And so it was that Claire, after just a moment’s hesitation, pulled the tin out from beneath her mattress again, prised open the lid, drew out some of her carefully saved wages and found herself being swept along the pavement of the Rue de Rivoli in a tide of merrymakers, who scarcely noticed the red, white and black flags that stirred against the starlit sky in the bitter wind that blustered and eddied down the broad boulevard.



Mireille hurried through the narrow streets of the Marais and paused in front of a shop window, as she’d been trained to do, making sure no one was following her. The white sign attached to the door stood out starkly against the lowered blackout blinds: Under New Management, it declared, By Order Of The Administration. These notices were appearing more and more frequently in shop doors and windows, especially in this quartier of the city. They were businesses which had formerly been owned by Jewish shopkeepers. But now their owners had gone – whole families turned out from their homes and sent to deportation camps elsewhere in the city’s suburbs before being transported onwards to God-only-knew-where. The businesses had been appropriated by the authorities and ‘reallocated’, usually to collaborators or to those who had earned the approval of the administration by denouncing their neighbours, or betraying their former employers who used to be the owners of shops like this one.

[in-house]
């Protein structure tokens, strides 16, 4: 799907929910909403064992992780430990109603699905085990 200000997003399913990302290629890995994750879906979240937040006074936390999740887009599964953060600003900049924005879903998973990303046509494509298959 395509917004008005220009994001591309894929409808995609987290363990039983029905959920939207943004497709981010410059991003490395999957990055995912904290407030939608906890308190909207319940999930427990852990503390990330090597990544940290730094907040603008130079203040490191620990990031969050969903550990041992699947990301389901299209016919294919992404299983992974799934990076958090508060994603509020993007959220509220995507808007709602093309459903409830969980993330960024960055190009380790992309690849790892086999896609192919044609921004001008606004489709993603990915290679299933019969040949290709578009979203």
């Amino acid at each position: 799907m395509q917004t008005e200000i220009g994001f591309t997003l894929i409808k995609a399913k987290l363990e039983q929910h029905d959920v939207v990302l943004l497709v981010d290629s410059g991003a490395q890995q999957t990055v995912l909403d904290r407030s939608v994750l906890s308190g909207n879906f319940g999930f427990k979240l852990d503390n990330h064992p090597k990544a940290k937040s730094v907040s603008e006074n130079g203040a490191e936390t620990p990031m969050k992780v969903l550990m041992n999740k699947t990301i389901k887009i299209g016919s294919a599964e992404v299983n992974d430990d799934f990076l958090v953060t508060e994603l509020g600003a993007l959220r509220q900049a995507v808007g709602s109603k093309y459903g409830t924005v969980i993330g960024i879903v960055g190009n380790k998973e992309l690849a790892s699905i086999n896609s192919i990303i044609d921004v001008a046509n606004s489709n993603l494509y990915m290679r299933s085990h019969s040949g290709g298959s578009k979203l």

Ducking her head to lean into the northerly wind, Mireille turned down a small side street and tapped on the door of the safe house. Three quick, quiet taps. Then a pause and two more. The door opened a few inches and she slipped inside.

Monsieur and Madame Arnaud – she had no idea whether that was their real name – had been some of the original members of the network that she’d been put in touch with by the dyer, and this wasn’t the first time she’d been sent to their house to drop off or pick up a ‘friend’ who needed a safe place for a night or two, or to be accompanied across the city and delivered safely into the hands of the next passeur in the network. She was aware that there were other groups operating in the city, helping those in need to pass beneath the noses of the occupying army and be spirited away to safety. Once, in a last-minute change of plans, she’d been asked to accompany a young man to catch a train from the Gare Saint-Lazare, so she knew some people must be getting out via Brittany. But more often her rendezvous point would be at Issy or Billancourt, or out towards Versailles, and the distinctive twang of a south-west accent on the lips of the next link in the chain would reassure her that her latest ‘friend’ was being passed into good hands in order to make the long and arduous journey to freedom across the Pyrenees. She often wondered whether their route would take them anywhere near her home.